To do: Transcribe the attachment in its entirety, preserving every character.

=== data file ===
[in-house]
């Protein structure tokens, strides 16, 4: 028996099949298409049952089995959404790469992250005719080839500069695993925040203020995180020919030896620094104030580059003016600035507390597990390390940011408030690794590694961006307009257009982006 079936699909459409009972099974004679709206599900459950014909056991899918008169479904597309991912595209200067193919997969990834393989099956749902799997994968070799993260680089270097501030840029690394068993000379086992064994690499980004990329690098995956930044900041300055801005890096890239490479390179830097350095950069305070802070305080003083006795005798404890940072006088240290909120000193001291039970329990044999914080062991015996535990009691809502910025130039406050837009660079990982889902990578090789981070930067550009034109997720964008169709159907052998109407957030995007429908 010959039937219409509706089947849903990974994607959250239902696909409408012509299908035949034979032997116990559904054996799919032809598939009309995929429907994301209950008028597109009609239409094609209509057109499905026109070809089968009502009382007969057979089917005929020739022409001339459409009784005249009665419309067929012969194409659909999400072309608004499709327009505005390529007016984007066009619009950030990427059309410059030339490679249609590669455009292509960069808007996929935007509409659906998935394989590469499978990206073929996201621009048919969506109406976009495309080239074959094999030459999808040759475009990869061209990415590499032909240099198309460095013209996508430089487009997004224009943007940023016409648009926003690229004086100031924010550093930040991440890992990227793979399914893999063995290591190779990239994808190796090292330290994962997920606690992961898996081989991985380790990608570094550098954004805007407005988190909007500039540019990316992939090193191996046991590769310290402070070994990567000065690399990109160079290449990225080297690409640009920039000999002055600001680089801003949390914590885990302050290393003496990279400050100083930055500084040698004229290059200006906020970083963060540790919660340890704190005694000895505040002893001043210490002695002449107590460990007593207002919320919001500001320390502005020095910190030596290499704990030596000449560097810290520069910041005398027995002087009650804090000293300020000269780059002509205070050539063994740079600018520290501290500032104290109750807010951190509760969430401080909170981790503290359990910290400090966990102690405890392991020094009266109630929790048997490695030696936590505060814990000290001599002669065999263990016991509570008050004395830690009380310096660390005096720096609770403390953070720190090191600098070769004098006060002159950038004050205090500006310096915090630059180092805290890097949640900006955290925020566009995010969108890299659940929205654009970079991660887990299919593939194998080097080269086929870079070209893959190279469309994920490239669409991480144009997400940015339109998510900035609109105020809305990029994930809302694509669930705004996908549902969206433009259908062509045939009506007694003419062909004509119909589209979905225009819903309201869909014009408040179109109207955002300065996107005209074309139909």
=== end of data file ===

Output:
[in-house]
């Protein structure tokens, strides 16, 4: 028996099949298409049952089995959404790469992250005719080839500069695993925040203020995180020919030896620094104030580059003016600035507390597990390390940011408030690794590694961006307009257009982006 079936699909459409009972099974004679709206599900459950014909056991899918008169479904597309991912595209200067193919997969990834393989099956749902799997994968070799993260680089270097501030840029690394068993000379086992064994690499980004990329690098995956930044900041300055801005890096890239490479390179830097350095950069305070802070305080003083006795005798404890940072006088240290909120000193001291039970329990044999914080062991015996535990009691809502910025130039406050837009660079990982889902990578090789981070930067550009034109997720964008169709159907052998109407957030995007429908 010959039937219409509706089947849903990974994607959250239902696909409408012509299908035949034979032997116990559904054996799919032809598939009309995929429907994301209950008028597109009609239409094609209509057109499905026109070809089968009502009382007969057979089917005929020739022409001339459409009784005249009665419309067929012969194409659909999400072309608004499709327009505005390529007016984007066009619009950030990427059309410059030339490679249609590669455009292509960069808007996929935007509409659906998935394989590469499978990206073929996201621009048919969506109406976009495309080239074959094999030459999808040759475009990869061209990415590499032909240099198309460095013209996508430089487009997004224009943007940023016409648009926003690229004086100031924010550093930040991440890992990227793979399914893999063995290591190779990239994808190796090292330290994962997920606690992961898996081989991985380790990608570094550098954004805007407005988190909007500039540019990316992939090193191996046991590769310290402070070994990567000065690399990109160079290449990225080297690409640009920039000999002055600001680089801003949390914590885990302050290393003496990279400050100083930055500084040698004229290059200006906020970083963060540790919660340890704190005694000895505040002893001043210490002695002449107590460990007593207002919320919001500001320390502005020095910190030596290499704990030596000449560097810290520069910041005398027995002087009650804090000293300020000269780059002509205070050539063994740079600018520290501290500032104290109750807010951190509760969430401080909170981790503290359990910290400090966990102690405890392991020094009266109630929790048997490695030696936590505060814990000290001599002669065999263990016991509570008050004395830690009380310096660390005096720096609770403390953070720190090191600098070769004098006060002159950038004050205090500006310096915090630059180092805290890097949640900006955290925020566009995010969108890299659940929205654009970079991660887990299919593939194998080097080269086929870079070209893959190279469309994920490239669409991480144009997400940015339109998510900035609109105020809305990029994930809302694509669930705004996908549902969206433009259908062509045939009506007694003419062909004509119909589209979905225009819903309201869909014009408040179109109207955002300065996107005209074309139909």